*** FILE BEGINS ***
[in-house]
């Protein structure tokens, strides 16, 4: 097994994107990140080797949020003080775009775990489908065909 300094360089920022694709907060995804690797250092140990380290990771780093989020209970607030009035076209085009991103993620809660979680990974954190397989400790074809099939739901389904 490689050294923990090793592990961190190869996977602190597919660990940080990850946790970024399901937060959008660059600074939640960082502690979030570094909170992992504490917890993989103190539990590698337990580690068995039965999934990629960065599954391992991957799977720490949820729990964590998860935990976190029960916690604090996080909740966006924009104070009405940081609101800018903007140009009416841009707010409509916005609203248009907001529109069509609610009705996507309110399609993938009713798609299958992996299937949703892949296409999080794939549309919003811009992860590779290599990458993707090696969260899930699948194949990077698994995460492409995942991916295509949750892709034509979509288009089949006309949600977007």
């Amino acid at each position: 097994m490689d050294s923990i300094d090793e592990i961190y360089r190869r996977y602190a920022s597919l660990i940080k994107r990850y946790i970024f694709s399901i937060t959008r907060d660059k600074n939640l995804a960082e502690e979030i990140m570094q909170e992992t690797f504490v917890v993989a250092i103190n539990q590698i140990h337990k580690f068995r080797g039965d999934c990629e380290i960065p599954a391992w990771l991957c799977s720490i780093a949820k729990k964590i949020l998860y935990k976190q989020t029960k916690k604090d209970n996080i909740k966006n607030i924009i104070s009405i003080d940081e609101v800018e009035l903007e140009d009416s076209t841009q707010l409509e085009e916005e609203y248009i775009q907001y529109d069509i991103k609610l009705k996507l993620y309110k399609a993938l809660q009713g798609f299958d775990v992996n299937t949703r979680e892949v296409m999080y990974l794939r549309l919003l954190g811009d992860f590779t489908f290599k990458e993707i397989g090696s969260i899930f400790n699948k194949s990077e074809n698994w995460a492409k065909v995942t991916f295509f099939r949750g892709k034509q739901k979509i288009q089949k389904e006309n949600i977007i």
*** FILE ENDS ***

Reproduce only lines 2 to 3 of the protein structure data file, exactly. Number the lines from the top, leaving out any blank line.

């Protein structure tokens, strides 16, 4: 097994994107990140080797949020003080775009775990489908065909 300094360089920022694709907060995804690797250092140990380290990771780093989020209970607030009035076209085009991103993620809660979680990974954190397989400790074809099939739901389904 490689050294923990090793592990961190190869996977602190597919660990940080990850946790970024399901937060959008660059600074939640960082502690979030570094909170992992504490917890993989103190539990590698337990580690068995039965999934990629960065599954391992991957799977720490949820729990964590998860935990976190029960916690604090996080909740966006924009104070009405940081609101800018903007140009009416841009707010409509916005609203248009907001529109069509609610009705996507309110399609993938009713798609299958992996299937949703892949296409999080794939549309919003811009992860590779290599990458993707090696969260899930699948194949990077698994995460492409995942991916295509949750892709034509979509288009089949006309949600977007």
């Amino acid at each position: 097994m490689d050294s923990i300094d090793e592990i961190y360089r190869r996977y602190a920022s597919l660990i940080k994107r990850y946790i970024f694709s399901i937060t959008r907060d660059k600074n939640l995804a960082e502690e979030i990140m570094q909170e992992t690797f504490v917890v993989a250092i103190n539990q590698i140990h337990k580690f068995r080797g039965d999934c990629e380290i960065p599954a391992w990771l991957c799977s720490i780093a949820k729990k964590i949020l998860y935990k976190q989020t029960k916690k604090d209970n996080i909740k966006n607030i924009i104070s009405i003080d940081e609101v800018e009035l903007e140009d009416s076209t841009q707010l409509e085009e916005e609203y248009i775009q907001y529109d069509i991103k609610l009705k996507l993620y309110k399609a993938l809660q009713g798609f299958d775990v992996n299937t949703r979680e892949v296409m999080y990974l794939r549309l919003l954190g811009d992860f590779t489908f290599k990458e993707i397989g090696s969260i899930f400790n699948k194949s990077e074809n698994w995460a492409k065909v995942t991916f295509f099939r949750g892709k034509q739901k979509i288009q089949k389904e006309n949600i977007i």